Soon, a clear pattern began to emerge among severe cases of the disease and those dying as a result of it — they largely did not include people who had received three shots of the vaccine.
“Almost 95 to 99 per cent of the cases that we saw in the hospital here were those patients who were unvaccinated, or those patients who had not received the booster shot,” said Dr David Katz, the director of the COVID-19 unit at Shaare Zedek Medical Centre, a major private hospital in Jerusalem.
As the booster campaign continues, Israel has announced it will be changing the rules around its vaccine passport or “green pass”.
When the green pass program was first introduced in March, Israelis had to use the app to show proof of double vaccination in order to enter public venues like restaurants and bars or attend large gatherings.
But the definition of “fully vaccinated” has changed, so Israelis will now have to show three doses on their green passes — their original two plus a booster — in order to access the same places they did only a few months ago.
The system isn’t perfect. Compliance can at times be patchy — not all businesses check for vaccination status, for example.
But Prime Minister Naftali Bennett has made it clear the system will remain for some time, telling local media, “it keeps us safe and [allows us] to keep Israel open”.
Either way, the streets of Israel’s cities are alive.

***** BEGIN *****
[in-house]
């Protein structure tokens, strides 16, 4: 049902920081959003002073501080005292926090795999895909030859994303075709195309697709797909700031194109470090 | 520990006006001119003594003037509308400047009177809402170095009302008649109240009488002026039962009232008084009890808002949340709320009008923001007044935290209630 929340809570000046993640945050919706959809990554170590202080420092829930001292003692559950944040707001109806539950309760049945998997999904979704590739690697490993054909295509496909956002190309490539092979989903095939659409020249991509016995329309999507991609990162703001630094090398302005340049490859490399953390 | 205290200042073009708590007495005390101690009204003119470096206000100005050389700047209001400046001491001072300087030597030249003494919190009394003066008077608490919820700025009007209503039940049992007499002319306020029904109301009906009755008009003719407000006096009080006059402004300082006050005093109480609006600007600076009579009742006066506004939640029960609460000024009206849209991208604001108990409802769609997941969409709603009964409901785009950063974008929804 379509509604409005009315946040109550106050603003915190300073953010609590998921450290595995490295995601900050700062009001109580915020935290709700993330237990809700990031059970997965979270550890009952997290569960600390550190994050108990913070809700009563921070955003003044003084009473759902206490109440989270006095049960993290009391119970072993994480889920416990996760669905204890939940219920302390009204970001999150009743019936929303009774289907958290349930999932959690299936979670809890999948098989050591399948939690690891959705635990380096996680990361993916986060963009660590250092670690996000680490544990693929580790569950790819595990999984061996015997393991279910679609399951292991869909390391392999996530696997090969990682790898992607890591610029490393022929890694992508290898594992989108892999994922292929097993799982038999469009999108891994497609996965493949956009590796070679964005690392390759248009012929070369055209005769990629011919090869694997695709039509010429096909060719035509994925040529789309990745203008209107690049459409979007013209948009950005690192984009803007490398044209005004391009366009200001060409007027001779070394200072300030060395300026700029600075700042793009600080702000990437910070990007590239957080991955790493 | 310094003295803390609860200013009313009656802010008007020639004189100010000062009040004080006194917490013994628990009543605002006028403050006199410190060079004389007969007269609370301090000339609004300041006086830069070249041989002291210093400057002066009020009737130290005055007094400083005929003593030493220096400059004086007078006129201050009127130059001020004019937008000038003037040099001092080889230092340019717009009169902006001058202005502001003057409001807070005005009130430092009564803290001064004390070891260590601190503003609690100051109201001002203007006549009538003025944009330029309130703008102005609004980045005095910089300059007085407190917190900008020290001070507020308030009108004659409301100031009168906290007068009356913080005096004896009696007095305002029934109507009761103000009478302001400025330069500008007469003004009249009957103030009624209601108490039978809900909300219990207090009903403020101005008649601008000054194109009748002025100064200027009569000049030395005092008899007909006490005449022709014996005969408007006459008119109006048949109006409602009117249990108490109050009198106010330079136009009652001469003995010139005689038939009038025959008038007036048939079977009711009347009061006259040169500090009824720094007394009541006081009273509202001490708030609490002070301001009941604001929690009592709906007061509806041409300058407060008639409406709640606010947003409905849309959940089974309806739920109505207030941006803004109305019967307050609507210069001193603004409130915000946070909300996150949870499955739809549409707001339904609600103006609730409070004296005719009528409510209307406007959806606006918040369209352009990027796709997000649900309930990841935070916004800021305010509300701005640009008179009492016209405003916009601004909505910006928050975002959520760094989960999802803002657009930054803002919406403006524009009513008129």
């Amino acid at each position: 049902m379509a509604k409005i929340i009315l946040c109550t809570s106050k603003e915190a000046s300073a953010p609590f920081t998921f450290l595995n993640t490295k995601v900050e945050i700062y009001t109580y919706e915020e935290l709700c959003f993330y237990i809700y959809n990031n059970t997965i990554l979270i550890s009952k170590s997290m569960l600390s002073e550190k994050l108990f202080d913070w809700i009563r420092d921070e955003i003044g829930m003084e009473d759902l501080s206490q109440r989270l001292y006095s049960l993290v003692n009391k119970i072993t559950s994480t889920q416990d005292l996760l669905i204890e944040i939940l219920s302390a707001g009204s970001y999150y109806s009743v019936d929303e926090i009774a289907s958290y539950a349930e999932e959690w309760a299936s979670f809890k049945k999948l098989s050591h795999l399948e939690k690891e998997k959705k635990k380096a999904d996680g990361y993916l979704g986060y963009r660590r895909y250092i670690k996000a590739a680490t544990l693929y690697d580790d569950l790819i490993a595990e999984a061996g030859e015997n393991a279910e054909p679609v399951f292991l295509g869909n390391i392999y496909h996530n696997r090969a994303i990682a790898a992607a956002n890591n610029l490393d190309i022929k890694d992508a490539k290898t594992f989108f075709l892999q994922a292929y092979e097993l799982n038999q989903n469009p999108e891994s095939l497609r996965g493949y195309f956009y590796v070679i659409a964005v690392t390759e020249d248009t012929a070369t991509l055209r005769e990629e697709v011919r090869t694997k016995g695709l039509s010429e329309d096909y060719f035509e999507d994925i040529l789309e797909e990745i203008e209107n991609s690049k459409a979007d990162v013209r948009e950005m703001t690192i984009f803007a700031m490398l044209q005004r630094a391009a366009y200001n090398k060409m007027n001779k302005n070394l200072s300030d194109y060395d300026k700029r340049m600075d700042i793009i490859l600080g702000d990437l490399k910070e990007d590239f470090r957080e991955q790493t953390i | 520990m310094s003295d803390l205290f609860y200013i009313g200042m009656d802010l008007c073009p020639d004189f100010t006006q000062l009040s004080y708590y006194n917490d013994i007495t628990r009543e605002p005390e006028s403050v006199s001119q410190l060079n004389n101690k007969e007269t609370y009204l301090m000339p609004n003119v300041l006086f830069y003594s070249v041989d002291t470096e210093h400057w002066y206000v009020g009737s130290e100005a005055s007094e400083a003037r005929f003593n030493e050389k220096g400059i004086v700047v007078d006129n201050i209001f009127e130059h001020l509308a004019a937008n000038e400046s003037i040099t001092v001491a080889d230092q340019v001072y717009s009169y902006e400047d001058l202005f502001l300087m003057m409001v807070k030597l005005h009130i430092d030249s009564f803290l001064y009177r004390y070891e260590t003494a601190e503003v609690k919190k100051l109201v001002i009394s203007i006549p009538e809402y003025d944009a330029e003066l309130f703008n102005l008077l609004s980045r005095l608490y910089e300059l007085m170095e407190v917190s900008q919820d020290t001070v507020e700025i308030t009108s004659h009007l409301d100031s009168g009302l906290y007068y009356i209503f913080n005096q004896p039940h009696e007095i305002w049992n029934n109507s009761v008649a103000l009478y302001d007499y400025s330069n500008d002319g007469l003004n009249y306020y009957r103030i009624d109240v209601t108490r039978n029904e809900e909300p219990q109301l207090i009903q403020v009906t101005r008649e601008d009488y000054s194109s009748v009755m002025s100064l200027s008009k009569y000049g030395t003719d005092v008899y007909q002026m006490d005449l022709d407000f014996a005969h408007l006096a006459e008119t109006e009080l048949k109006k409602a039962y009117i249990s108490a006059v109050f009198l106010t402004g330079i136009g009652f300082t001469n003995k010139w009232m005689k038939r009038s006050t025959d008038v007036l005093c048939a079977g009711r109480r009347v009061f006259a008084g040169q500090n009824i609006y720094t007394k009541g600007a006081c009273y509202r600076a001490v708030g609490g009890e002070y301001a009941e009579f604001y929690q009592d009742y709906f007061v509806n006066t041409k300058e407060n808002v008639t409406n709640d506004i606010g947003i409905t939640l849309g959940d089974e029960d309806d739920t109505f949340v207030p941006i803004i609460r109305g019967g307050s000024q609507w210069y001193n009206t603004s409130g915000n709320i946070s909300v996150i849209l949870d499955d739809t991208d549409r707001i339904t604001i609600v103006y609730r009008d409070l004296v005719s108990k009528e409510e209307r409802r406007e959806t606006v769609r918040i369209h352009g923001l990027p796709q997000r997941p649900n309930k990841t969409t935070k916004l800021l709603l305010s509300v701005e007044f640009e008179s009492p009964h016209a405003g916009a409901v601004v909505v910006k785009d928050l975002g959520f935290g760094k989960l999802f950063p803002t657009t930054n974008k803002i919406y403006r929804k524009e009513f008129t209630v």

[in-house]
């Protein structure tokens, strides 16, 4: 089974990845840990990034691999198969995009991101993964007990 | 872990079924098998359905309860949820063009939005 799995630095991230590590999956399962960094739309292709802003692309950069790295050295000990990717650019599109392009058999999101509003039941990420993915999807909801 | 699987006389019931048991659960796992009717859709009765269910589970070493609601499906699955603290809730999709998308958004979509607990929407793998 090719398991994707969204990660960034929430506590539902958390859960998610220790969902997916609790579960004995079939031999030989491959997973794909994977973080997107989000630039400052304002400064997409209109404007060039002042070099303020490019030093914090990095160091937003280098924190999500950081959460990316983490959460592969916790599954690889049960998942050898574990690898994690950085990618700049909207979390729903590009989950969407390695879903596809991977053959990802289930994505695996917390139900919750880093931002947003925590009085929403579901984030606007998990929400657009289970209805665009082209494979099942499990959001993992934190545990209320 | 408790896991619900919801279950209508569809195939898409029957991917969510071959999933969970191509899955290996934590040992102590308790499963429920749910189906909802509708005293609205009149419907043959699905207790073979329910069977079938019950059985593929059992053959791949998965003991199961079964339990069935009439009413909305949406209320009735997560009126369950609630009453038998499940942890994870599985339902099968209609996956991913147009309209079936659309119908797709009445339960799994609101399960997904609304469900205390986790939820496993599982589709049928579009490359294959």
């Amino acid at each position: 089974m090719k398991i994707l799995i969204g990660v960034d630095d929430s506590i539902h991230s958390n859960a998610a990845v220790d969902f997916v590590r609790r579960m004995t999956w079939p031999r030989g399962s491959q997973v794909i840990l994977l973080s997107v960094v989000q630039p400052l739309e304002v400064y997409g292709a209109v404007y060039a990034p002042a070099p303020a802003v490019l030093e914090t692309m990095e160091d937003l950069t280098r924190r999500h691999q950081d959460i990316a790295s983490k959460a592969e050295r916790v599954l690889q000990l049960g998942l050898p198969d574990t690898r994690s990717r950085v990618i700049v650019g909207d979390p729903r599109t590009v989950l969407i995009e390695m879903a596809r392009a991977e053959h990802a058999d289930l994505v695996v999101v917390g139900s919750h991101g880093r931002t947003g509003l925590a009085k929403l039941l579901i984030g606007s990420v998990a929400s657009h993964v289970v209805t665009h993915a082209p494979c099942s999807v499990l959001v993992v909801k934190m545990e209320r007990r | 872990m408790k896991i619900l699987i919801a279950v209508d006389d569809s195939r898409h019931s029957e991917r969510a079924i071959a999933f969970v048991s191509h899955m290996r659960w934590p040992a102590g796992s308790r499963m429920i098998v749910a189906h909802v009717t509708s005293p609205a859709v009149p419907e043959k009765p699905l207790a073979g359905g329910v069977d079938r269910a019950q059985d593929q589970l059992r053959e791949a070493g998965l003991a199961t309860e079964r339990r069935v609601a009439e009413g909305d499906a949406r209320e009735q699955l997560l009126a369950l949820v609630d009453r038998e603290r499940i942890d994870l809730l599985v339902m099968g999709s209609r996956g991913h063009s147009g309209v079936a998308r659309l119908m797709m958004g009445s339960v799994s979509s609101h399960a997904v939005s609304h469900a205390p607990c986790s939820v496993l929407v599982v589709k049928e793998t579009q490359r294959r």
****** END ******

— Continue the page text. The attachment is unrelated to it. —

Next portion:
Ultra-orthodox Jewish couples ride packed buses, friends laze under trees in the trendy Dizengoff neighbourhood of Tel Aviv, and Palestinian children chase each other across the cobblestones of Jerusalem’s ancient Old City.
A glimpse into the future
As the fourth wave tapers off in Israel, questions are now turning to the role of booster shots in the long-term life of the pandemic.
As new variants emerge and spread, will reliance on updated booster shots become the way wealthy countries manage the pandemic for many years to come?
There isn’t enough data yet to decide that for sure, or even to determine if there will be a need for another dose at all, according to Professor Cohen.
“We know that scenario from other viruses, like flu — we get vaccinated every year so that you adapt the vaccine to the strain or the possible variants,” he said.
Even if Israel’s booster campaign was the most important factor in so quickly overcoming the country’s summer Delta surge, it’s unlikely any type of booster vaccine will be able to sustain that alone, said Ron Balicer, chief innovation officer of major Israeli health fund Clalit Health Services.
A balance of mask mandates, enforcement of the green pass system and widespread testing with a combination of PCR and rapid antigen tests have also played a part.
For Australians, who have begun to emerge from some of the world’s longest and harshest lockdowns as Delta swept the eastern states over winter, the Israeli experience offers some hope that lockdowns may not always be the first option governments reach for.
But one thing seems incontrovertible: while there is no silver bullet to managing COVID, vaccines remain the most important tool to doing so.